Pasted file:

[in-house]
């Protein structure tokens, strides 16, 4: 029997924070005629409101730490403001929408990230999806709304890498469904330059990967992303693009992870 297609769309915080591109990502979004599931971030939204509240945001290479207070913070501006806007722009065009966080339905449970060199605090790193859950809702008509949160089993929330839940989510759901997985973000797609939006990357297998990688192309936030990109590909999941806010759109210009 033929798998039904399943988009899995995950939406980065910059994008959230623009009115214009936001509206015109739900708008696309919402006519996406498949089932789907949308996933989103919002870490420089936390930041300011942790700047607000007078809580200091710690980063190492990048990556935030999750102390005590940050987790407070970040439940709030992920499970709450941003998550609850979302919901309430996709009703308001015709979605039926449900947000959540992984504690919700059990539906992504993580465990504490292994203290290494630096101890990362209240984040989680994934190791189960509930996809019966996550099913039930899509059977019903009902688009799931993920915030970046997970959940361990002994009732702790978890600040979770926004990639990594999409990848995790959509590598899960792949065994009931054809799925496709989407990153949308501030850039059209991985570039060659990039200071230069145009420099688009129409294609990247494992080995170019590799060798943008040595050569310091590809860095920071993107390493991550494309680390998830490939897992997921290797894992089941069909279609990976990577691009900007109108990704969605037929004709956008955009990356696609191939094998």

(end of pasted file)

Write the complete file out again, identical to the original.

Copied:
[in-house]
């Protein structure tokens, strides 16, 4: 029997924070005629409101730490403001929408990230999806709304890498469904330059990967992303693009992870 297609769309915080591109990502979004599931971030939204509240945001290479207070913070501006806007722009065009966080339905449970060199605090790193859950809702008509949160089993929330839940989510759901997985973000797609939006990357297998990688192309936030990109590909999941806010759109210009 033929798998039904399943988009899995995950939406980065910059994008959230623009009115214009936001509206015109739900708008696309919402006519996406498949089932789907949308996933989103919002870490420089936390930041300011942790700047607000007078809580200091710690980063190492990048990556935030999750102390005590940050987790407070970040439940709030992920499970709450941003998550609850979302919901309430996709009703308001015709979605039926449900947000959540992984504690919700059990539906992504993580465990504490292994203290290494630096101890990362209240984040989680994934190791189960509930996809019966996550099913039930899509059977019903009902688009799931993920915030970046997970959940361990002994009732702790978890600040979770926004990639990594999409990848995790959509590598899960792949065994009931054809799925496709989407990153949308501030850039059209991985570039060659990039200071230069145009420099688009129409294609990247494992080995170019590799060798943008040595050569310091590809860095920071993107390493991550494309680390998830490939897992997921290797894992089941069909279609990976990577691009900007109108990704969605037929004709956008955009990356696609191939094998």